BY Tyrone Richardson
Posted: February 27, 2014
Both sides in the debate over cruise ship emissions claimed victories after Charleston City Council approved a resolution in support of equipping pleasure vessels with a shoreside power source “if needed” after a new passenger terminal opens.
Jim Newsome, the State Ports Authority’s chief executive, said Tuesday that the 10-2 vote was an endorsement that the maritime agency is “doing what is best to improve air quality in the harbor.”
Those seeking shoreside power and opposing the site of the SPA’s proposed terminal said the city resolution bolstered their cause as well. “The vote showed we’ve turned a corner on the cruise issue,” said Katie Zimmerman, program director at the Coastal Conservation League. “A few years ago, there was a rush to build a cruise terminal with no consideration of options for reducing impacts, but now there is openness to figuring out how to get this right.”
Environmentalists and neighborhood groups have complained about air pollution coming from cruise ships that idle their engines to generate electricity while at Union Pier Terminal. Most complaints single out the Fantasy, a 25-year-old vessel based in Charleston year-round.
Groups such as the Coastal Conservation League and Charleston Communities for Cruise Control said they appreciated the city resolution, even while describing it as watered-down compared to the original proposed by Councilman William Dudley Gregorie. Gregorie’s wording didn’t include “if needed” in regard to shoreside power.
He rescinded his version for another from Mayor Joe Riley. “It doesn’t require its use, but it acknowledges the significance of the problems and the potential shore power offers to solve them,” said Dana Beach, executive director of the Charleston-based league. Zimmerman added that the focus now shifts to an Army Corps of Engineers study ordered by a judge last year as part of a federal lawsuit.
The league and the Preservation Society of Charleston filed the complaint after the Army Corps issued a permit for a $35 million cruise terminal the SPA wants to develop at the north end of Union Pier. The Army Corps was ordered to go back and assess the impact the new passenger building would have on area properties. “Options like shore power will be thoroughly examined in the federal review process for a new terminal,” Zimmerman said.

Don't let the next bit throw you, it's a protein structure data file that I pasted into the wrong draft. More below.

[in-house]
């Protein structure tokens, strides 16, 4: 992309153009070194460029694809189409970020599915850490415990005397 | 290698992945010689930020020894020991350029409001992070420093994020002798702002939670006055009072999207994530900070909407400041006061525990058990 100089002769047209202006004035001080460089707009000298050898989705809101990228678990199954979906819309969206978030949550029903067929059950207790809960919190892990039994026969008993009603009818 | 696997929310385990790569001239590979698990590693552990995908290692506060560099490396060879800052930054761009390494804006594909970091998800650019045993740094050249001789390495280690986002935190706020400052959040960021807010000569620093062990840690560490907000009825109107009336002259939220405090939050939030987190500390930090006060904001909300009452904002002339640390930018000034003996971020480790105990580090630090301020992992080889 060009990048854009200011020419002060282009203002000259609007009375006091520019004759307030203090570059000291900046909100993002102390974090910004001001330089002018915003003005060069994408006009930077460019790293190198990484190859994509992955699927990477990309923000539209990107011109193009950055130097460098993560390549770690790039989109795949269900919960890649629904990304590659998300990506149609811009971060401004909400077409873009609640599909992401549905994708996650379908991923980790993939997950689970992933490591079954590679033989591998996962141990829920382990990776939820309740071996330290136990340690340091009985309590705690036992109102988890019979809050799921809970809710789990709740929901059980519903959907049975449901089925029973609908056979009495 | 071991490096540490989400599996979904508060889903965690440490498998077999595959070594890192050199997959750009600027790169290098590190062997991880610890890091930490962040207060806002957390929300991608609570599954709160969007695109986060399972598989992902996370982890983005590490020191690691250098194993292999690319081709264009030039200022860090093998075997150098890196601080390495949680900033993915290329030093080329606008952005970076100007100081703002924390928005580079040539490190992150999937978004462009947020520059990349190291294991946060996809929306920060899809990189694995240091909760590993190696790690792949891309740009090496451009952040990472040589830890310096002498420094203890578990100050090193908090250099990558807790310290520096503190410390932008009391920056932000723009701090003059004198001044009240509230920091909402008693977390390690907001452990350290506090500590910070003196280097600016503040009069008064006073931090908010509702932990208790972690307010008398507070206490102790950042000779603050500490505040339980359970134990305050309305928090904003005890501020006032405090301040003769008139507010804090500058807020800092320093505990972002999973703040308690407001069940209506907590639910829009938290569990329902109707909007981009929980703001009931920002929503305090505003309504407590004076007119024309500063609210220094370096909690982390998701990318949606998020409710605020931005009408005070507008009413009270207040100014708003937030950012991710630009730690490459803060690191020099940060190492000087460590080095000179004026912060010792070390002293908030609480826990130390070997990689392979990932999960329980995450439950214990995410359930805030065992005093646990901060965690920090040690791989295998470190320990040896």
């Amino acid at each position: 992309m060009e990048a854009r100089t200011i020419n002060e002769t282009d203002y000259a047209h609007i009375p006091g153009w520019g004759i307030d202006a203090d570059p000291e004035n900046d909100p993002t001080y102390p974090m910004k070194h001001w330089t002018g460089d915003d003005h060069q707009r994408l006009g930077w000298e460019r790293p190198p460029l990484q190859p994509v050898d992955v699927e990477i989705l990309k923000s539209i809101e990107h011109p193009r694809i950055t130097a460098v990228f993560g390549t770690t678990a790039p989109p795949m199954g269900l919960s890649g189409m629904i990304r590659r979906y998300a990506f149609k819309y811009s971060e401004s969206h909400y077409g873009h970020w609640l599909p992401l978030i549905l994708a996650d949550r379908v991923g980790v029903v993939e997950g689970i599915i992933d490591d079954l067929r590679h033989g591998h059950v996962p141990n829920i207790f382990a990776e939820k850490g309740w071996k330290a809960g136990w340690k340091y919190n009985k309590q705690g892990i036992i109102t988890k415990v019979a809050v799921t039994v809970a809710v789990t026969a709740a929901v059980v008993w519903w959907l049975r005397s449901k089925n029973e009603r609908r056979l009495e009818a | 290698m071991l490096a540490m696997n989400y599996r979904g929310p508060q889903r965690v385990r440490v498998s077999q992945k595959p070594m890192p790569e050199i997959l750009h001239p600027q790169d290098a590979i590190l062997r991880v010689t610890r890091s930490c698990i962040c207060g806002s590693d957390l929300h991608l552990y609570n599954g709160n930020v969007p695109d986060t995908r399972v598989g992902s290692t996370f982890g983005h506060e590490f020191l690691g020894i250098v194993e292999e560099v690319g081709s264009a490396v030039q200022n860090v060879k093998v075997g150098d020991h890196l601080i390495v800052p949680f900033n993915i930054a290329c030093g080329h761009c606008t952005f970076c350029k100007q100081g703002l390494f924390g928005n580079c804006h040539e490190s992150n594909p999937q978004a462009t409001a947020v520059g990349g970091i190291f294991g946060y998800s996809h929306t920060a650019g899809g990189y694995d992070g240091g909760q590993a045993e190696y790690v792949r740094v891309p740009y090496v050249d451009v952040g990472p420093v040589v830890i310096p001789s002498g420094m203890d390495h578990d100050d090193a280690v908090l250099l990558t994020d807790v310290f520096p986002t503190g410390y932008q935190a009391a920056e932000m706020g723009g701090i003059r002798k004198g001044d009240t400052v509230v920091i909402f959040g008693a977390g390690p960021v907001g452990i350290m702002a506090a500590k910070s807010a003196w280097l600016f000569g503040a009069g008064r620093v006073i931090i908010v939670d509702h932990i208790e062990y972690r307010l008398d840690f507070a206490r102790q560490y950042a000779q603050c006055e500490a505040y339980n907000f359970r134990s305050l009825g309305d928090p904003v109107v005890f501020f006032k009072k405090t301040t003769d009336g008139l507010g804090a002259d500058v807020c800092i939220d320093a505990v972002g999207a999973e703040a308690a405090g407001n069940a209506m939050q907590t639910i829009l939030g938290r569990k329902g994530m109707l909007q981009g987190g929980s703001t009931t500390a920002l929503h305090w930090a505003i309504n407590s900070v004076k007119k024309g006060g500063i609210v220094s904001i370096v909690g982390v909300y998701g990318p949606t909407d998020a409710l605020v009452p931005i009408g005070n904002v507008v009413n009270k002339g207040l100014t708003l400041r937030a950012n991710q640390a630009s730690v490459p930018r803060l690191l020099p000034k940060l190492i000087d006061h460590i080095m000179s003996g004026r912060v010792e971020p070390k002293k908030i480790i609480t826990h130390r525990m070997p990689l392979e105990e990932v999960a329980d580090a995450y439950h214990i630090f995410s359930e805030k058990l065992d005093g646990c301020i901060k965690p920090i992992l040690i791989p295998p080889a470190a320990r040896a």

A spokeswoman for the Army Corps was not available for comment Wednesday. The Fantasy must run one of its six engines to generate electricity while in port, prompting calls for the SPA to require vessels to plug into a shoreside outlet.
The SPA has defended its measures to reduce air pollution at Union Pier. It hasn’t fully embraced the use of shoreside power, saying better, less costly options are available. Last week, the agency announced that Carnival will outfit the Fantasy with air-pollution scrubbers during a planned overhaul in October 2015. The devices are designed to reduce sulfur dioxide and have filters to trap soot. Also, the SPA will install an air-quality monitor at Union Pier.
The council resolution says the city supports the General Assembly in assuring that money is available for shore power at the new terminal if and when it’s needed. A House’s budget-writing committee recently approved up to $5 million to pay for it.
The SPA said in a statement Wednesday that its new terminal “would be equipped to handle a shore power connection, if necessary.” “The SPA has and will continue to significantly contribute to air quality improvements, and we will monitor air quality on Union Pier to ensure a true representation of the facts and full compliance with identified regulatory standards,” the statement said. “If any further action is required, that is based upon a change in standards or air quality, the maritime industry and SPA will respond appropriately.”
Carrie Agnew, executive director of the Charleston Communities for Cruise Control, said her group was pleased with the resolution, but she added that the debate over cruises isn’t over. Her organization remains “equally concerned with a more appropriate location for the new terminal other than in the heart of the Historic District,” and it is seeking a binding agreement that limits the size and number of cruise ships in Charleston, she said.
The SPA is opposed to such caps.